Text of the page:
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August 2007 Ministry of Finance - Capital Procurement Checklist 1

Capital Procurement Checklist - Overview



The Ministry of Finance has recently implemented a capital procurement checklist to
support the Capital Asset Management Framework (CAMF) and related provincial
policies for capital projects. The checklist is a comprehensive listing of minimum
expectations and requirements that currently exist for publicly-financed capital
construction project procurement undertaken by provincial public sector agencies.

The checklist is based on the principle that taxpayers are best served through
competitive procurement processes that are open, fair and transparent. The process
should be well-structured, objective and inclusive. Bidders will be more likely to
participate, and there will be more competition, where the selection process is clear and
well understood, and where the risks between contractor, design authority and the public
sector owner are allocated to those best able to manage them.

The checklist is based on the lifecycle phases of typical capital construction
procurement, from conceptual plans through business case approval, the selection and
contracting of advisors, development of tender documents, the tender process, and
execution of contracts. The checklist identifies procurement objectives, key risks, criteria
and examples of evidence that demonstrates that the criteria were met.

The checklist was developed based on the following assumptions that:
individuals managing capital procurement are qualified and knowledgeable with
respect to public sector procurement processes.
individuals managing capital procurements are fully aware of the contents of the
CAMF, Chapter 6 (Procurement) of the Core Policy and Procedures Manual
(CPPM), inter-governmental trade agreements and any procurement policies
which apply to the specific agency.
all documentation provided as evidence is of an appropriate standard and
quality, exhibits an appropriate level of due diligence and has received the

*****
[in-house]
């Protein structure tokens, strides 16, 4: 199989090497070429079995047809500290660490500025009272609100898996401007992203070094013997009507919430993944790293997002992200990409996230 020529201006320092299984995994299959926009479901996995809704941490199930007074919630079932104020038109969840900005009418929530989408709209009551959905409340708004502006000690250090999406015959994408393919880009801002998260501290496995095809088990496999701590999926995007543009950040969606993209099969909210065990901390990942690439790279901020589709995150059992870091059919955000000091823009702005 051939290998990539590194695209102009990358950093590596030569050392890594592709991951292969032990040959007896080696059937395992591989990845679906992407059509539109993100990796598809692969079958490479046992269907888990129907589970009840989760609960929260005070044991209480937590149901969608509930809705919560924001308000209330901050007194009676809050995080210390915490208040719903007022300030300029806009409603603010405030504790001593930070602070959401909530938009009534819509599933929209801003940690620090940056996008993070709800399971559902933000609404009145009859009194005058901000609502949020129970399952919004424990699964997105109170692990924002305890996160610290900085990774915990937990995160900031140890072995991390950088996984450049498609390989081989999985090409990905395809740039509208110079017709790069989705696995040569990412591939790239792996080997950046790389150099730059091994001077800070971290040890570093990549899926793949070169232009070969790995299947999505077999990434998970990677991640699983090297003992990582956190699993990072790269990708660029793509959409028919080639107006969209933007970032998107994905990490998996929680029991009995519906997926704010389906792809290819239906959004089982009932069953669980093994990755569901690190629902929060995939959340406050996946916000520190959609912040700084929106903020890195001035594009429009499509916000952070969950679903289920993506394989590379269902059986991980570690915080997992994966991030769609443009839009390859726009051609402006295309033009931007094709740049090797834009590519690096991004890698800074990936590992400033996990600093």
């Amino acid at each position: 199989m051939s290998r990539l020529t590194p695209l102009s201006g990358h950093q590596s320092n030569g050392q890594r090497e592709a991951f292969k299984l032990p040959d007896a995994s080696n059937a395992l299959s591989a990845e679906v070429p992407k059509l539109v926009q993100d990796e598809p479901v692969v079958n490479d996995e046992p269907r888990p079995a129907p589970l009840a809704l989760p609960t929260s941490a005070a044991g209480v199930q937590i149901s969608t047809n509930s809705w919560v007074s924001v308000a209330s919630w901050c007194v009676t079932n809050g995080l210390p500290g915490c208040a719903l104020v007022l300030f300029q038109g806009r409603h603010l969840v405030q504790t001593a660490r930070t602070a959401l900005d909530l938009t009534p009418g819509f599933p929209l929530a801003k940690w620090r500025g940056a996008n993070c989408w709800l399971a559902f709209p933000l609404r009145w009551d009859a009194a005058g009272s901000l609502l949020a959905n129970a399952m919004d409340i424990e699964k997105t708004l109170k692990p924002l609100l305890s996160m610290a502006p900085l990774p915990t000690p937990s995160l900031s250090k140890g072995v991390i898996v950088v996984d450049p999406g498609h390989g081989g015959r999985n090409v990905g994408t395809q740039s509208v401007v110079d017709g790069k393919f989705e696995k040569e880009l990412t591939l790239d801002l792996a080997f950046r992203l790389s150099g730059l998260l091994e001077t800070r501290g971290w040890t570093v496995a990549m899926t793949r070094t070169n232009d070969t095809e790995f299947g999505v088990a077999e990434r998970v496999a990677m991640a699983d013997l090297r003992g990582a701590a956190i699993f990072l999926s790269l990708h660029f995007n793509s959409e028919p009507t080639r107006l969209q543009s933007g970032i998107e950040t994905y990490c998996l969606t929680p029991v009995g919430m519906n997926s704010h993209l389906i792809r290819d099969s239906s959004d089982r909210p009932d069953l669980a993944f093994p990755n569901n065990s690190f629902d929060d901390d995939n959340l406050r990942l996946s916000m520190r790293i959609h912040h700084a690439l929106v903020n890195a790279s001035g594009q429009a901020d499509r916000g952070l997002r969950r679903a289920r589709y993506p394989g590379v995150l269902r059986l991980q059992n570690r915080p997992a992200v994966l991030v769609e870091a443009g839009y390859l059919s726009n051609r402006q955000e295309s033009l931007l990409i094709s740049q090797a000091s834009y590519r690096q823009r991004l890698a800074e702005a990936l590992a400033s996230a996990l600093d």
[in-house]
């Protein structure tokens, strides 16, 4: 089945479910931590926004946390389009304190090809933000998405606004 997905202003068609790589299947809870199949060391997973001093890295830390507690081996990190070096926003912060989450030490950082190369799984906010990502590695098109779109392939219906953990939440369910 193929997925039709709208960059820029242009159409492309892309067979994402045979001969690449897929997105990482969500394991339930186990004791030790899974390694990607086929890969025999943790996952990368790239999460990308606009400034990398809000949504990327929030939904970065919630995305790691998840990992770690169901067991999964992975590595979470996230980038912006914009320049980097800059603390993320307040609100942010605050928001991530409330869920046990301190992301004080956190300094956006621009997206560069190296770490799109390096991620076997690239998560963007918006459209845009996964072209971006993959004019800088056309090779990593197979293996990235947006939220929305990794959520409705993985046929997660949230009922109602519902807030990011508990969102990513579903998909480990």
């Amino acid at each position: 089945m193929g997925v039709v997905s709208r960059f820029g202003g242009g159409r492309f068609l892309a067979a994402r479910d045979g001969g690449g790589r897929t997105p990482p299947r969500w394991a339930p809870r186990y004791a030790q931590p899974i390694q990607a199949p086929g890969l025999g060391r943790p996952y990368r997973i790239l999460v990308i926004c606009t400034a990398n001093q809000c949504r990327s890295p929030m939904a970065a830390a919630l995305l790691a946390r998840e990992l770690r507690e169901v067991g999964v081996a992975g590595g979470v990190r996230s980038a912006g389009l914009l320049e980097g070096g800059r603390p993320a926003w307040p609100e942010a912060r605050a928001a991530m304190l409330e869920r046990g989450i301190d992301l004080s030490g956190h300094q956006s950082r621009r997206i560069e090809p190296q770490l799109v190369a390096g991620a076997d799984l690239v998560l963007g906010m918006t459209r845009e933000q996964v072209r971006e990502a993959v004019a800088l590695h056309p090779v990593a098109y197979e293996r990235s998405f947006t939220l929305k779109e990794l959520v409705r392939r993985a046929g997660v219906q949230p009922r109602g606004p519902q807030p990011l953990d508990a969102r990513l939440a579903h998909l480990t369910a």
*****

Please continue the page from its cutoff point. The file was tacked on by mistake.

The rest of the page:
necessary approvals.

There may be subsequent refinements to the checklist should results indicate that
further clarity is needed to help ensure adherence with provincial policy.

Although the checklist currently does not specifically address other aspects of the
procurement process such as administration, monitoring, reporting and contract
evaluation, it is expected that the provisions of the CAMF and CPPM Chapter 6 related
to these elements of the procurement process will continue to be adhered to.

This checklist should be used in conjunction with the CAMF and CPPM Chapter 6, which
provide further detail on governments capital policy. The CAMF, along with links to other
relevant policies for capital projects, can be found on the Ministry of Finance website at
http://www.fin.gov.bc.ca/tbs/camf.htm. CPPM Chapter 6 can be found at
http://www.fin.gov.bc.ca/ocg/fmb/manuals/CPM/06_Procurement.htm .

August 2007 Ministry of Finance - Capital Procurement Checklist 2
Capital Procurement Checklist Frequently Asked Questions

What is the checklist?
The checklist is a comprehensive summary of the governments minimum expectations
and requirements that currently exist for capital construction procurement undertaken by
public sector agencies. This includes publicly financed procurement in the form of
construction management, stipulated price or design-build approaches.
All public sector agencies are expected to immediately begin using the checklist to
assess adherence to provincial procurement policies.

Who must use the checklist?
J ust as with governments capital policies, the checklist applies to all provincial
government ministries and public sector agencies including taxpayer-supported and
commercial Crown corporations, Health Authorities, post-secondary institutions and
school districts.

What projects does the checklist apply to?
The policies and principles in the checklist apply to all service and construction contracts
associated with capital construction projects that are procured using a design-bid-build
or construction management procurement process with provincial funding over the